Mathematical Geosciences

, Volume 43, Issue 8, pp 971–993 | Cite as

Dependence of Bayesian Model Selection Criteria and Fisher Information Matrix on Sample Size



Geostatistical analyses require an estimation of the covariance structure of a random field and its parameters jointly from noisy data. Whereas in some cases (as in that of a Matérn variogram) a range of structural models can be captured with one or a few parameters, in many other cases it is necessary to consider a discrete set of structural model alternatives, such as drifts and variograms. Ranking these alternatives and identifying the best among them has traditionally been done with the aid of information theoretic or Bayesian model selection criteria. There is an ongoing debate in the literature about the relative merits of these various criteria. We contribute to this discussion by using synthetic data to compare the abilities of two common Bayesian criteria, BIC and KIC, to discriminate between alternative models of drift as a function of sample size when drift and variogram parameters are unknown. Adopting the results of Markov Chain Monte Carlo simulations as reference we confirm that KIC reduces asymptotically to BIC and provides consistently more reliable indications of model quality than does BIC for samples of all sizes. Practical considerations often cause analysts to replace the observed Fisher information matrix entering into KIC with its expected value. Our results show that this causes the performance of KIC to deteriorate with diminishing sample size. These results are equally valid for one and multiple realizations of uncertain data entering into our analysis. Bayesian theory indicates that, in the case of statistically independent and identically distributed data, posterior model probabilities become asymptotically insensitive to prior probabilities as sample size increases. We do not find this to be the case when working with samples taken from an autocorrelated random field.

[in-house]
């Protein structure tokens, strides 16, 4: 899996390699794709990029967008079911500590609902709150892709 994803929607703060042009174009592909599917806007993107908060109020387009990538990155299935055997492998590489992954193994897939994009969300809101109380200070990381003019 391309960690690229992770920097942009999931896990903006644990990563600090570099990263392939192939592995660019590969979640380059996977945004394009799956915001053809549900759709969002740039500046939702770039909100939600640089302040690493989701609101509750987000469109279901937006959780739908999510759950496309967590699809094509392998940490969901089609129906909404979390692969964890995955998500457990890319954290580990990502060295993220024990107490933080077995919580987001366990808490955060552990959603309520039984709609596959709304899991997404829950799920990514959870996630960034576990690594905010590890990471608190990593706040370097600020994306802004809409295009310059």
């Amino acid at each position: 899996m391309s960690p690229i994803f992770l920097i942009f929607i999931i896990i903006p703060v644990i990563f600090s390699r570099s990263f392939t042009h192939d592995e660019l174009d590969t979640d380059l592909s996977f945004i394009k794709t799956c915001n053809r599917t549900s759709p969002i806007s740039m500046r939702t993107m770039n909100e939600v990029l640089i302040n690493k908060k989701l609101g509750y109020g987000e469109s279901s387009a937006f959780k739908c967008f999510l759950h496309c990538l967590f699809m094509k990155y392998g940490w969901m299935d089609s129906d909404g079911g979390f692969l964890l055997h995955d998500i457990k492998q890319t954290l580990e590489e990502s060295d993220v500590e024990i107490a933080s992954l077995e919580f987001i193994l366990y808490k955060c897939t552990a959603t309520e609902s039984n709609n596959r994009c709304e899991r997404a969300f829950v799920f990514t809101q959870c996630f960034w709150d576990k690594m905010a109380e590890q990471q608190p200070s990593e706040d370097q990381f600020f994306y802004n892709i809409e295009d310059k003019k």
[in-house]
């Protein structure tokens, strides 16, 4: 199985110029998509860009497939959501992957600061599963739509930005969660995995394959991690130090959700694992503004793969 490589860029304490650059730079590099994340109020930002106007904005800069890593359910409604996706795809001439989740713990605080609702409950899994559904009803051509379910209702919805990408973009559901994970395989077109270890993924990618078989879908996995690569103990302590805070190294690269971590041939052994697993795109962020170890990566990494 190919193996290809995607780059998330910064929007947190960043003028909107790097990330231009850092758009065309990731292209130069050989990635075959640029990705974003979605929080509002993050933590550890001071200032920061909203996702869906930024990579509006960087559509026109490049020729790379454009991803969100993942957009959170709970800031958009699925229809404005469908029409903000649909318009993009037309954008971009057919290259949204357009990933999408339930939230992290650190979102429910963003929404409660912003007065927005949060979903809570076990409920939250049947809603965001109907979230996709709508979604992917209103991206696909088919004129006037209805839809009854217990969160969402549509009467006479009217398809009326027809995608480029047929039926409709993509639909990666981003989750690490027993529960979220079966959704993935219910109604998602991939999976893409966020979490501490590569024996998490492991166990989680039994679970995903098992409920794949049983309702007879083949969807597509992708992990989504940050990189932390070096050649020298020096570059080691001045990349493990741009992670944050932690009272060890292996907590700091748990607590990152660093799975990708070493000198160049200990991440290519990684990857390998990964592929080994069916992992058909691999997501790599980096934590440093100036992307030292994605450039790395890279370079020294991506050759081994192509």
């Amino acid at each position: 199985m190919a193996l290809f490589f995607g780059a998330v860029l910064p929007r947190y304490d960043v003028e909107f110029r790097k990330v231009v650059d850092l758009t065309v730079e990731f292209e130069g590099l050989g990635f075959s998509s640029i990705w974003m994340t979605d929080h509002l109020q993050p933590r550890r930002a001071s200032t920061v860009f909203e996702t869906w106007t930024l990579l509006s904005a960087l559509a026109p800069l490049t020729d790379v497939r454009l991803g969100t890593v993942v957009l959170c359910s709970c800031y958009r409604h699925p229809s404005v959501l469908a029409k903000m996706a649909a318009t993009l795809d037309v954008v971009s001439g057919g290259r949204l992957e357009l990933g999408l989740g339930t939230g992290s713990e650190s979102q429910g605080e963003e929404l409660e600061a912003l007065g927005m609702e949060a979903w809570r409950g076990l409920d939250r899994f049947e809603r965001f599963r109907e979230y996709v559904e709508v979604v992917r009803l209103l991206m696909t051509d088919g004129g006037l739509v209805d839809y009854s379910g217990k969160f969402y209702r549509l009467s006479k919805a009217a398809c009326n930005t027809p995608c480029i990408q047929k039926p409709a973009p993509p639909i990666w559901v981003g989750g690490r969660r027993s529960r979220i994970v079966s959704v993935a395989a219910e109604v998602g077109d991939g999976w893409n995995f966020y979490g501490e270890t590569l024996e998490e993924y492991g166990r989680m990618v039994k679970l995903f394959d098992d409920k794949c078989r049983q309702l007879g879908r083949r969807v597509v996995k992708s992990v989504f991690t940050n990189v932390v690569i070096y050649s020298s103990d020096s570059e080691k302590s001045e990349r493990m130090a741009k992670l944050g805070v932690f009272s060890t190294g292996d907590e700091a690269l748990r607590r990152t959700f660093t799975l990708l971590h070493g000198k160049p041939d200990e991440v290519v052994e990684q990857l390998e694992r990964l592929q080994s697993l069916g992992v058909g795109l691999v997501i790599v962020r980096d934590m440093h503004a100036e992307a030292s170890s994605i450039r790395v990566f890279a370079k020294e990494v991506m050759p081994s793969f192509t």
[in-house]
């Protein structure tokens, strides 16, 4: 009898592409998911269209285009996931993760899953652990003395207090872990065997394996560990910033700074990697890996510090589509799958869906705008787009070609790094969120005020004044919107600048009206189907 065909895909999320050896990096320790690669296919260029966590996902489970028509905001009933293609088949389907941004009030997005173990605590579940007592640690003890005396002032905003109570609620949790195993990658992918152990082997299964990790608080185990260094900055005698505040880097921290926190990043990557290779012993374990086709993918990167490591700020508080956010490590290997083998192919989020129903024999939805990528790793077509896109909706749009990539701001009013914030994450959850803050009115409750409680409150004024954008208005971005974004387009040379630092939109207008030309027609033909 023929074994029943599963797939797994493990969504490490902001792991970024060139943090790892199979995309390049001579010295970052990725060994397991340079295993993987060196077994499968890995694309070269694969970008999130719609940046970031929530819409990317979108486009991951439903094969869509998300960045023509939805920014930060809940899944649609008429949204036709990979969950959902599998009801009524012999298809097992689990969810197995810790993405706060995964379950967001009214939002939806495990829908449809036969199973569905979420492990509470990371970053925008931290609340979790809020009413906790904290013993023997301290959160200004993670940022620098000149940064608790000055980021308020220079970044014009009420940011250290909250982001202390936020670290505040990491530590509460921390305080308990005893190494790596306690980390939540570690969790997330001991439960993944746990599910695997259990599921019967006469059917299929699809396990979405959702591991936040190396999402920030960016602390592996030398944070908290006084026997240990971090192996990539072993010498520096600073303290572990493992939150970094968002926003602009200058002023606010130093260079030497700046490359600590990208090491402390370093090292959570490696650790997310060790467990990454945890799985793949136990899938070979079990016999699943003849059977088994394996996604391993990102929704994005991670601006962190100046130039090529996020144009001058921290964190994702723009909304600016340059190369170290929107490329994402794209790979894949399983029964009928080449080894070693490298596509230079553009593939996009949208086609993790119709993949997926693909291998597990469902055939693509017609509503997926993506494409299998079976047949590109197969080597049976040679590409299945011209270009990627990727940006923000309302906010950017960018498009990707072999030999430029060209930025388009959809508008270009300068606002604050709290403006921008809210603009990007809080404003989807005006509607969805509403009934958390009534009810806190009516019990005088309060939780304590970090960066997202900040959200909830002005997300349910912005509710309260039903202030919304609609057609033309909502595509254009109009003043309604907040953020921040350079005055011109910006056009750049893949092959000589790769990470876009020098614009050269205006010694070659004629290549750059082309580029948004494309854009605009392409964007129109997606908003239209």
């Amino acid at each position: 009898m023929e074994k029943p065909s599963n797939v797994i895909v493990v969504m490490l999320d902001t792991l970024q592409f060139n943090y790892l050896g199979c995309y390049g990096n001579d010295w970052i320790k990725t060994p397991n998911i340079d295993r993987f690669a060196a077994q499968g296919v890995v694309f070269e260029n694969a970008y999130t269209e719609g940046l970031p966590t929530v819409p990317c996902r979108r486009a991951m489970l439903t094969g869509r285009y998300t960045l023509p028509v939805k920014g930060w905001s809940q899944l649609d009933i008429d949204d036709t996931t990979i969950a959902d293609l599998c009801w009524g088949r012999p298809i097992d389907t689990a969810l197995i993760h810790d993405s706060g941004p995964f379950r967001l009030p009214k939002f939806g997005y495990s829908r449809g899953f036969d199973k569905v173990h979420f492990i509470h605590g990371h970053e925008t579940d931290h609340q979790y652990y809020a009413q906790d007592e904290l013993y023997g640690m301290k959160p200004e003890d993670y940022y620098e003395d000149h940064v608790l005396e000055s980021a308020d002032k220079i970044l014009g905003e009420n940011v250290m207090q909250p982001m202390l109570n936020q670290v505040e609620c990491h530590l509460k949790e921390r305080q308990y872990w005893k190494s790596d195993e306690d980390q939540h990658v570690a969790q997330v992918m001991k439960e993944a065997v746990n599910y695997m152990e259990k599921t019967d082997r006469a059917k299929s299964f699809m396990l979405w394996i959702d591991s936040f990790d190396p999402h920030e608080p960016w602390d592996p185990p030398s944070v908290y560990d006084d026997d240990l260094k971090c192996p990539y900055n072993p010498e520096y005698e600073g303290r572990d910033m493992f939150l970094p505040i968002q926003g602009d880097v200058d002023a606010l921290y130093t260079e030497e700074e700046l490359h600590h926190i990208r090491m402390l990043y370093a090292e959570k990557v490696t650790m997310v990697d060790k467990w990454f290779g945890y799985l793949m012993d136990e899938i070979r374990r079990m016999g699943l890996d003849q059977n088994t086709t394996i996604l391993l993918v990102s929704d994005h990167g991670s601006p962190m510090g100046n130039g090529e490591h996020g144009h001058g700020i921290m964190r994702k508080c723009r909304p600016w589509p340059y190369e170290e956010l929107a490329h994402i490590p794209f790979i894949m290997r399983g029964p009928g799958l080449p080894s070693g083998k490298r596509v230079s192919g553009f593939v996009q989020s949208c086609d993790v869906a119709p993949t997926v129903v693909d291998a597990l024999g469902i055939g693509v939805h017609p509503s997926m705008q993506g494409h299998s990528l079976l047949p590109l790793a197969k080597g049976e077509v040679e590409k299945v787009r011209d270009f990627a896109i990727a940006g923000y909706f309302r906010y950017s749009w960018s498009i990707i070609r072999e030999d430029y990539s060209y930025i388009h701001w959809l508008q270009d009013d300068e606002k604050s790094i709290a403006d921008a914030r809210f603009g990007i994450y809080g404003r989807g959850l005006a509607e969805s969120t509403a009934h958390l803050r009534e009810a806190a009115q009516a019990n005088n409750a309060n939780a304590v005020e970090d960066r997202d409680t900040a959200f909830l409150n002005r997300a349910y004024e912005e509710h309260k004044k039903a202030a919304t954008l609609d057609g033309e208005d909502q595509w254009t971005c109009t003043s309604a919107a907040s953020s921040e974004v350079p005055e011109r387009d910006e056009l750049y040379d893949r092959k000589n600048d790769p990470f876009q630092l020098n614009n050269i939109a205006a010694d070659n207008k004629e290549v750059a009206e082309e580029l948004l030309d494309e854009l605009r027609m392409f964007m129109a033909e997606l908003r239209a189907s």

Model uncertainty Model selection Variogram models Drift models Prior model probability Asymptotic analysis 


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Copyright information

© International Association for Mathematical Geosciences 2011

Authors and Affiliations

  1. 1.Department of Scientific ComputingFlorida State UniversityTallahasseeUSA
  2. 2.Department of Hydrology and Water ResourcesUniversity of ArizonaTucsonUSA

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